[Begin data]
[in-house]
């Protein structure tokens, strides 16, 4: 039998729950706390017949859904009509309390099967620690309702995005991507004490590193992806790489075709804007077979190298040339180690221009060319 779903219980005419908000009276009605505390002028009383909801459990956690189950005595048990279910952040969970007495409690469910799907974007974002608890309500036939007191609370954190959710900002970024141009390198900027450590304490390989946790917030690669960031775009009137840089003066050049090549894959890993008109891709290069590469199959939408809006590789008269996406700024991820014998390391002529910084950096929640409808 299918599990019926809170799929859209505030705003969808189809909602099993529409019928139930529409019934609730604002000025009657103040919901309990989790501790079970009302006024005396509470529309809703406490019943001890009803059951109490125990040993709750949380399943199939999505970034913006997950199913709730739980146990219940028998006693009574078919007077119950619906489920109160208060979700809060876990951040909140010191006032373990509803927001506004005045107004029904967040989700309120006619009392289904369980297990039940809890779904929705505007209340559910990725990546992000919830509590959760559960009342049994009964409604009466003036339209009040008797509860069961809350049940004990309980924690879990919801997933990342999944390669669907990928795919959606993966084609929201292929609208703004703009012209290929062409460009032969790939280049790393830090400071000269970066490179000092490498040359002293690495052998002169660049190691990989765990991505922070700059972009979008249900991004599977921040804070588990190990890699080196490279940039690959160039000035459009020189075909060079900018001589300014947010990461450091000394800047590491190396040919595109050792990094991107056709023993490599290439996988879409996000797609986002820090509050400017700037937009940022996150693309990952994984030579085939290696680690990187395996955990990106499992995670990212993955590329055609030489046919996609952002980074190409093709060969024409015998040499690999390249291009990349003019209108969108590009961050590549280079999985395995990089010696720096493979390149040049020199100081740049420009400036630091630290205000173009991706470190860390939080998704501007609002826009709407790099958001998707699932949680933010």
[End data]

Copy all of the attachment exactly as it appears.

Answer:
[in-house]
């Protein structure tokens, strides 16, 4: 039998729950706390017949859904009509309390099967620690309702995005991507004490590193992806790489075709804007077979190298040339180690221009060319 779903219980005419908000009276009605505390002028009383909801459990956690189950005595048990279910952040969970007495409690469910799907974007974002608890309500036939007191609370954190959710900002970024141009390198900027450590304490390989946790917030690669960031775009009137840089003066050049090549894959890993008109891709290069590469199959939408809006590789008269996406700024991820014998390391002529910084950096929640409808 299918599990019926809170799929859209505030705003969808189809909602099993529409019928139930529409019934609730604002000025009657103040919901309990989790501790079970009302006024005396509470529309809703406490019943001890009803059951109490125990040993709750949380399943199939999505970034913006997950199913709730739980146990219940028998006693009574078919007077119950619906489920109160208060979700809060876990951040909140010191006032373990509803927001506004005045107004029904967040989700309120006619009392289904369980297990039940809890779904929705505007209340559910990725990546992000919830509590959760559960009342049994009964409604009466003036339209009040008797509860069961809350049940004990309980924690879990919801997933990342999944390669669907990928795919959606993966084609929201292929609208703004703009012209290929062409460009032969790939280049790393830090400071000269970066490179000092490498040359002293690495052998002169660049190691990989765990991505922070700059972009979008249900991004599977921040804070588990190990890699080196490279940039690959160039000035459009020189075909060079900018001589300014947010990461450091000394800047590491190396040919595109050792990094991107056709023993490599290439996988879409996000797609986002820090509050400017700037937009940022996150693309990952994984030579085939290696680690990187395996955990990106499992995670990212993955590329055609030489046919996609952002980074190409093709060969024409015998040499690999390249291009990349003019209108969108590009961050590549280079999985395995990089010696720096493979390149040049020199100081740049420009400036630091630290205000173009991706470190860390939080998704501007609002826009709407790099958001998707699932949680933010």